The Works

Le­ica sees own­er­ship of a T as a long-term thing which, of course, is pretty true of all its Ger­man-built cam­eras, not to men­tion if you’ve in­vested the best part of $5000 in some­thing.

The body goes some way to jus­ti­fy­ing the price tag. It is in­deed a thing of beauty and there’s a silky tac­til­ity that’s noth­ing short of ad­dic­tive. It sits in the hand beau­ti­fully and there’s un­ques­tion­ably a dis­tinctly dif­fer­ent feel to that of thin pan­els with air be­hind them. Wor­ry­ingly, any blem­ish is go­ing to be un­for­giv­able, but do you re­ally want to cover up such a mag­nif­i­cent piece of metal work­ing with a cam­era case, no mat­ter how be­spoke? The fin­ish looks to be pretty durable, but you’re un­likely to want to put it to the test. And de­spite be­ing one-piece, the body isn’t weath­erised.

In the pur­suit of ruth­lessly clean lines for the T, Le­ica has even re­designed the way the cam­era strap at­taches to the body. Gone are the un­sightly lugs and rings, re­placed by nifty click-lock plugs made from stain­less steel. If you choose to wear your Le­ica T strap­less – risky – tiny lit­tle cov­ers con­ceal the con­nec­tion points, restor­ing un­in­ter­rupted smooth­ness to the body lines. Re­leas­ing both the cov­ers and the strap plugs re­quires a tiny tool – shaped like the T’s body, bless – which looks just too easy to mis­place (no doubt why Le­ica sup­plies two). The strap it­self is neo­prene rub­ber rather than wo­ven ny­lon so, like the rest of the cam­era, it’s com­pletely smooth. And a nice spin-off of this cou­pling ar­range­ment is that you can never have a twisted strap.

An­other in­ter­est­ing as­pect of the body’s de­sign is that the bat­tery pack in­cor­po­rates the bat­tery com­part­ment cover so there’s no con­cern about this pos­si­bly break­ing off over time and there are no hinges to up­set the lines. Ad­di­tion­ally, a dou­ble-latch ar­range­ment pre­vents the bat­tery fall­ing straight out of its com­part­ment un­til you give it an­other lit­tle push which frees it com­pletely. Neat.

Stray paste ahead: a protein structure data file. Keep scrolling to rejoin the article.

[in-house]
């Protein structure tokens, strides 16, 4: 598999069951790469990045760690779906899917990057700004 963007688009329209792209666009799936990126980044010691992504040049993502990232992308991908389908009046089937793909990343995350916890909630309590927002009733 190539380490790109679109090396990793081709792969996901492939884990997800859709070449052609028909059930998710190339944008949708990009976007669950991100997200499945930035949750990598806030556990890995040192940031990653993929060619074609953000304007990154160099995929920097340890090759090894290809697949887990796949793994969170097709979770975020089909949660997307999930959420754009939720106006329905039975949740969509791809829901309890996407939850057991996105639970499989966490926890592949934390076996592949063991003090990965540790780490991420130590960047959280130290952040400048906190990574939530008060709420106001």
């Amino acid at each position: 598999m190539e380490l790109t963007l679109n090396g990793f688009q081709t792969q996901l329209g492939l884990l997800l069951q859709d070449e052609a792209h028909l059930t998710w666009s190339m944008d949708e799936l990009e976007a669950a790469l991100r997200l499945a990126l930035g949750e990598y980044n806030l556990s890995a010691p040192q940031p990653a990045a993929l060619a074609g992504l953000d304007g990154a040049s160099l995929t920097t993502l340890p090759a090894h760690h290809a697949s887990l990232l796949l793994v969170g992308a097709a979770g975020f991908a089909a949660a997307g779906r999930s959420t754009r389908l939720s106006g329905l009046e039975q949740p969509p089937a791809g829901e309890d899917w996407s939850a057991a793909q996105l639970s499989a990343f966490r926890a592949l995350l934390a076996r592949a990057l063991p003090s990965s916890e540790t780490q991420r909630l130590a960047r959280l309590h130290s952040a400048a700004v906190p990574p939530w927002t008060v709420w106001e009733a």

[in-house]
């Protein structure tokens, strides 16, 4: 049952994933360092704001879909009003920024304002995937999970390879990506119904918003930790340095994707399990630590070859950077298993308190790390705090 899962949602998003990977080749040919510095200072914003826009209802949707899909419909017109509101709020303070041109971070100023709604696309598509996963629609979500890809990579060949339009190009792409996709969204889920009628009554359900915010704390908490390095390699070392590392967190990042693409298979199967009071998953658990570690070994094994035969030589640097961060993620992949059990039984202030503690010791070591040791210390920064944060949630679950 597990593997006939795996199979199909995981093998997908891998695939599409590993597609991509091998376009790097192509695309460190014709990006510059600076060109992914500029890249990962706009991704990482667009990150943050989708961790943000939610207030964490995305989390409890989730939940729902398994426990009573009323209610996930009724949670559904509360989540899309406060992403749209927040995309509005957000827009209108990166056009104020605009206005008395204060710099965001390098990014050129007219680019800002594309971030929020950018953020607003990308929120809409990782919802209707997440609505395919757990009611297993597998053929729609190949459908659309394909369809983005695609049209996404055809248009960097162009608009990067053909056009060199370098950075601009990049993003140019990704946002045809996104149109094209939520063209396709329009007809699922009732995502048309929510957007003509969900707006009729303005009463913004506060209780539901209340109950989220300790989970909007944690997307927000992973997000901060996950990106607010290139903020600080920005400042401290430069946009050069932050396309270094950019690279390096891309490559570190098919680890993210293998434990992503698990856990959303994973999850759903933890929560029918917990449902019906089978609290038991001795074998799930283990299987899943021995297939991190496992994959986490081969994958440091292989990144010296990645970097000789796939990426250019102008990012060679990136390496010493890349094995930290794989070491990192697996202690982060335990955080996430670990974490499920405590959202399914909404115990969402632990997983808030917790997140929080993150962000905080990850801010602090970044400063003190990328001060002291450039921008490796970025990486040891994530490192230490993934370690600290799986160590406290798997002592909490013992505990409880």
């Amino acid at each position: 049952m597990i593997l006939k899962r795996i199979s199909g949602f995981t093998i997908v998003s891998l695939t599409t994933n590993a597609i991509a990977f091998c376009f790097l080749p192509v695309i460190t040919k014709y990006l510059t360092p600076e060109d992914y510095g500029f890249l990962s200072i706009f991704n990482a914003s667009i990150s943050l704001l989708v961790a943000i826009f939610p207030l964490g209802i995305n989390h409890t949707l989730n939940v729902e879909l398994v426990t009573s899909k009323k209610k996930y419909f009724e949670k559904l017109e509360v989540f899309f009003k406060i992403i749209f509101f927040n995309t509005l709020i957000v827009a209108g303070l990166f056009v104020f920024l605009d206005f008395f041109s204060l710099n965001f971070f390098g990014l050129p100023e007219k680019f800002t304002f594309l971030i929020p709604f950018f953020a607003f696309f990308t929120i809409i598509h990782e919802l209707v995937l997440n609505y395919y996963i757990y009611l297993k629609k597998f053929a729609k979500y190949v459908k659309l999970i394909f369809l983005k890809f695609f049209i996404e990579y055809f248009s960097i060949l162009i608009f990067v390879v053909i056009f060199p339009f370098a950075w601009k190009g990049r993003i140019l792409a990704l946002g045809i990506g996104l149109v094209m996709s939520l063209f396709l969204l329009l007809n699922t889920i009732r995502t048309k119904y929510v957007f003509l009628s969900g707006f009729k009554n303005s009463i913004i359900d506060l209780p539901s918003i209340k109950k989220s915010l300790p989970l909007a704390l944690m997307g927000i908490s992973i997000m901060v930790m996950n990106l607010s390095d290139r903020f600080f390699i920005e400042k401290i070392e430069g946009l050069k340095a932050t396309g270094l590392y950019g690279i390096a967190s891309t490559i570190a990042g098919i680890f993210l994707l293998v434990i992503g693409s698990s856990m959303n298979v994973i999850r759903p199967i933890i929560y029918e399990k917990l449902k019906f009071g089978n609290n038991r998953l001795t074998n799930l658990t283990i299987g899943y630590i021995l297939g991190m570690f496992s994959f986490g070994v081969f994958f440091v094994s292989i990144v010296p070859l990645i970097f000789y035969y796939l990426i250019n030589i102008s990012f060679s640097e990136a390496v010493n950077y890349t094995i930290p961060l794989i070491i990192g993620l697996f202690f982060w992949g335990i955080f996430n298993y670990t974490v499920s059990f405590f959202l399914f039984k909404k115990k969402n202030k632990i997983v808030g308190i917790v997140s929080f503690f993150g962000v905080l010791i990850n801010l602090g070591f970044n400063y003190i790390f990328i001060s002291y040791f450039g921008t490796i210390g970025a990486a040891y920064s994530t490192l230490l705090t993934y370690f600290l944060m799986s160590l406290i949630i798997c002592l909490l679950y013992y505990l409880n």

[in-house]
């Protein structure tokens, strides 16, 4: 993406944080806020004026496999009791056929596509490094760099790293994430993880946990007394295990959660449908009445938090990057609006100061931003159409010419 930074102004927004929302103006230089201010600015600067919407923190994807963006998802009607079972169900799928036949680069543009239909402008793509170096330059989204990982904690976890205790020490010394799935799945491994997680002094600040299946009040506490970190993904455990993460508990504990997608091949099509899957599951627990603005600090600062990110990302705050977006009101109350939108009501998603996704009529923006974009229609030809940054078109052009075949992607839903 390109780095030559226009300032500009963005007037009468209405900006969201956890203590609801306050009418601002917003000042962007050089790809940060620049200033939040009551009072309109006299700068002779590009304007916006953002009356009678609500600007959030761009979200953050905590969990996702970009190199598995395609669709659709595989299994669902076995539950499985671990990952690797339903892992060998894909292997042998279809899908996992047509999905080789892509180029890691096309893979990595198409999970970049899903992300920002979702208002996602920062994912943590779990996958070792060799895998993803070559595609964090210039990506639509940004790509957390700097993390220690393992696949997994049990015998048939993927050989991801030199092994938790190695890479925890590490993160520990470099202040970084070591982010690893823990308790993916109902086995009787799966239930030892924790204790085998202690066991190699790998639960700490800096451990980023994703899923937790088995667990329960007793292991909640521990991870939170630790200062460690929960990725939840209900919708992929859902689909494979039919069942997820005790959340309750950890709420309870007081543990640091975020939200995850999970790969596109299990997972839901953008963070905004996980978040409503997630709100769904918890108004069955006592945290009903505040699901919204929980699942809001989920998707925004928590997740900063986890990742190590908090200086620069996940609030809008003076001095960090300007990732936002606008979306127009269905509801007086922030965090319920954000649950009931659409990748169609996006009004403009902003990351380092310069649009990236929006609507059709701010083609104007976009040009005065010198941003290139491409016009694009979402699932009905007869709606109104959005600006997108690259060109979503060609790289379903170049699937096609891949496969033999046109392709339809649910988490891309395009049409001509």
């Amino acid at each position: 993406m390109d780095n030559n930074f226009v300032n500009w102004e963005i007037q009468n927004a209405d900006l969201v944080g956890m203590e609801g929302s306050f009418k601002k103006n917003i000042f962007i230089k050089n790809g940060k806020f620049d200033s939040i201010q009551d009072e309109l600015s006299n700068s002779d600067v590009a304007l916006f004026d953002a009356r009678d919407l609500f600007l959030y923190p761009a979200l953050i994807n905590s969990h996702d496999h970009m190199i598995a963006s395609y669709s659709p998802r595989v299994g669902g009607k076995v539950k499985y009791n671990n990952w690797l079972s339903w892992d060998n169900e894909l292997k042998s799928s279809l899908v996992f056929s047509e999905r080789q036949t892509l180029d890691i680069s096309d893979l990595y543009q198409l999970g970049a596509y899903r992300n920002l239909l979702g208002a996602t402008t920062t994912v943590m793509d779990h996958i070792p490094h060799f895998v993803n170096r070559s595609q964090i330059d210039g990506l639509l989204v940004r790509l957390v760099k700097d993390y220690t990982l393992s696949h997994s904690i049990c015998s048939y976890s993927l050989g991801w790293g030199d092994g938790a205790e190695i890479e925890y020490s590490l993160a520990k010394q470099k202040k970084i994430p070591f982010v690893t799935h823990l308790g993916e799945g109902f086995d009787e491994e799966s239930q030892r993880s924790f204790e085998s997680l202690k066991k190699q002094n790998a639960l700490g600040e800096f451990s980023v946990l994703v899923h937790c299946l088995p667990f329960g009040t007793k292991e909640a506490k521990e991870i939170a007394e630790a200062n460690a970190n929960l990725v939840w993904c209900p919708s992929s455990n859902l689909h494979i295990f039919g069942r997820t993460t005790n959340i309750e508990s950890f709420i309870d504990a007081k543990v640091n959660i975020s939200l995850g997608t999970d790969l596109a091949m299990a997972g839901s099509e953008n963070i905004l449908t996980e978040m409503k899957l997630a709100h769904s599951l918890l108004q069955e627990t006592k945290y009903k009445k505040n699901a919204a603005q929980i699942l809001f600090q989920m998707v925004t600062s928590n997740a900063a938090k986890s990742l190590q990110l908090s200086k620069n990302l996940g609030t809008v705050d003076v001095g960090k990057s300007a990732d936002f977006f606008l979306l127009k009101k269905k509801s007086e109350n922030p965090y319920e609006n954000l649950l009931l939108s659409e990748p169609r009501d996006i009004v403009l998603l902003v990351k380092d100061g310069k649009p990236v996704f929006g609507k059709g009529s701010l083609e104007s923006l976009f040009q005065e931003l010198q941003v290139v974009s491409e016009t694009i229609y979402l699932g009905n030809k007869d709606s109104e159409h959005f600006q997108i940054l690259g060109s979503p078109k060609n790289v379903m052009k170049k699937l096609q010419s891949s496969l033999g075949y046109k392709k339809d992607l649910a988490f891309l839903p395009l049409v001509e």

The Oper­a­tion

So, does such an ob­ses­sion with form end up com­pro­mis­ing func­tion here? The sim­ple an­swer is no, be­cause it’s clear a whole lot of thought has gone into the lat­ter too. When shoot­ing, the con­trol wheels pro­vide di­rect ac­cess to the ex­po­sure mode and the ISO set­tings… ar­guably the two most im­por­tant ad­just­ments re­quired in the field, and we’ve seen how clunky things can get when these are only ac­ces­si­ble via menus (re­mem­ber the lam­en­ta­ble Nikon V1?). Depend­ing on the ex­po­sure mode, the con­trol wheels do dif­fer­ent things. In pro­gram mode, both ap­ply shifts, but one ad­di­tion­ally shifts the ISO as well as the aper­ture and shut­ter speed com­bi­na­tion. In the semi-auto modes, one con­trol makes the man­ual ad­just­ment while the other changes the ISO. In man­ual mode, one switches be­tween aper­ture or shut­ter speeds (there’s a touch tab for this) while the other still changes the ISO. Easy-peasy.

What about ex­po­sure com­pen­sa­tion which is an­other con­trol you’re likely to need quite a lot? Sim­ple. You ar­range your cus­tom menu so the tile is on the top line and then it’s easy to get to. In­ci­den­tal-

ly, once you have the ex­po­sure com­pen­sa­tion scale on-screen, you make ad­just­ments via touch con­trol or by us­ing ei­ther of the con­trol wheels. The range is +/-3.0 EV, tra­versed in one-third stop in­cre­ments, but there’s a slightly an­noy­ing idio­syn­crasy in that you have to touch the ‘Set’ tab in or­der to make a set­ting stick.

This is also true of the ex­po­sure brack­et­ing func­tion which al­lows for an ad­just­ment of up to +/-3.0 EV per frame across a se­quence of three frames. Where hav­ing to go via ‘Set’ is mostly an is­sue is when can­celling these set­tings… you might think you’ve ze­roed ev­ery­thing, but un­less you press ‘Set’ af­ter­wards, you haven’t.